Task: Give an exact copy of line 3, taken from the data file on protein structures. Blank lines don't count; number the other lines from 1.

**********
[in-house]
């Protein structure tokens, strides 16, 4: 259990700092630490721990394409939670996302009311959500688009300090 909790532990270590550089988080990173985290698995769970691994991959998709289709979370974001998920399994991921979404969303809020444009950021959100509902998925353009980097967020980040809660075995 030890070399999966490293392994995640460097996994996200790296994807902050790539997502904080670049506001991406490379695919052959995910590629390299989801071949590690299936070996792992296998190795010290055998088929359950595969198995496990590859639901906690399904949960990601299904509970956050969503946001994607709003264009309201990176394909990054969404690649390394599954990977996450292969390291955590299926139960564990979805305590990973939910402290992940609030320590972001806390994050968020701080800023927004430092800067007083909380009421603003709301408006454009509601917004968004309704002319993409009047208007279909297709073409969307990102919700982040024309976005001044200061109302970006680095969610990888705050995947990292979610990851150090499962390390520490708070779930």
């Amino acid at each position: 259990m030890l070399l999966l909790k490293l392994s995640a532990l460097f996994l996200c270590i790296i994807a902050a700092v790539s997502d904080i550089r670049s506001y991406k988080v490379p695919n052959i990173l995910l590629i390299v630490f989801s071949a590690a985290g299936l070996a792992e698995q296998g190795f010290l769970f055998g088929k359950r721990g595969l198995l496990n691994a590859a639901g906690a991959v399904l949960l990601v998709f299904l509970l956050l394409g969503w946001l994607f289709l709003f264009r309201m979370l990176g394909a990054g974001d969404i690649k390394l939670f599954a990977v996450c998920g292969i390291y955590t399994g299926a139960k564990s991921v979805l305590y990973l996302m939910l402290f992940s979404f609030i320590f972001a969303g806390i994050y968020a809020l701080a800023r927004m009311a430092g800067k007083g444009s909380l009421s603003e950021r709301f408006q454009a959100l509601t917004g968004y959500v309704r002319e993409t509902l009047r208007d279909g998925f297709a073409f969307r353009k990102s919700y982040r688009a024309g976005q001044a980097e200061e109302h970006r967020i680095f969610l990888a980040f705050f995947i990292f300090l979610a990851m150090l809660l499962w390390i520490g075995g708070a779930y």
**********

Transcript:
């Amino acid at each position: 259990m030890l070399l999966l909790k490293l392994s995640a532990l460097f996994l996200c270590i790296i994807a902050a700092v790539s997502d904080i550089r670049s506001y991406k988080v490379p695919n052959i990173l995910l590629i390299v630490f989801s071949a590690a985290g299936l070996a792992e698995q296998g190795f010290l769970f055998g088929k359950r721990g595969l198995l496990n691994a590859a639901g906690a991959v399904l949960l990601v998709f299904l509970l956050l394409g969503w946001l994607f289709l709003f264009r309201m979370l990176g394909a990054g974001d969404i690649k390394l939670f599954a990977v996450c998920g292969i390291y955590t399994g299926a139960k564990s991921v979805l305590y990973l996302m939910l402290f992940s979404f609030i320590f972001a969303g806390i994050y968020a809020l701080a800023r927004m009311a430092g800067k007083g444009s909380l009421s603003e950021r709301f408006q454009a959100l509601t917004g968004y959500v309704r002319e993409t509902l009047r208007d279909g998925f297709a073409f969307r353009k990102s919700y982040r688009a024309g976005q001044a980097e200061e109302h970006r967020i680095f969610l990888a980040f705050f995947i990292f300090l979610a990851m150090l809660l499962w390390i520490g075995g708070a779930y």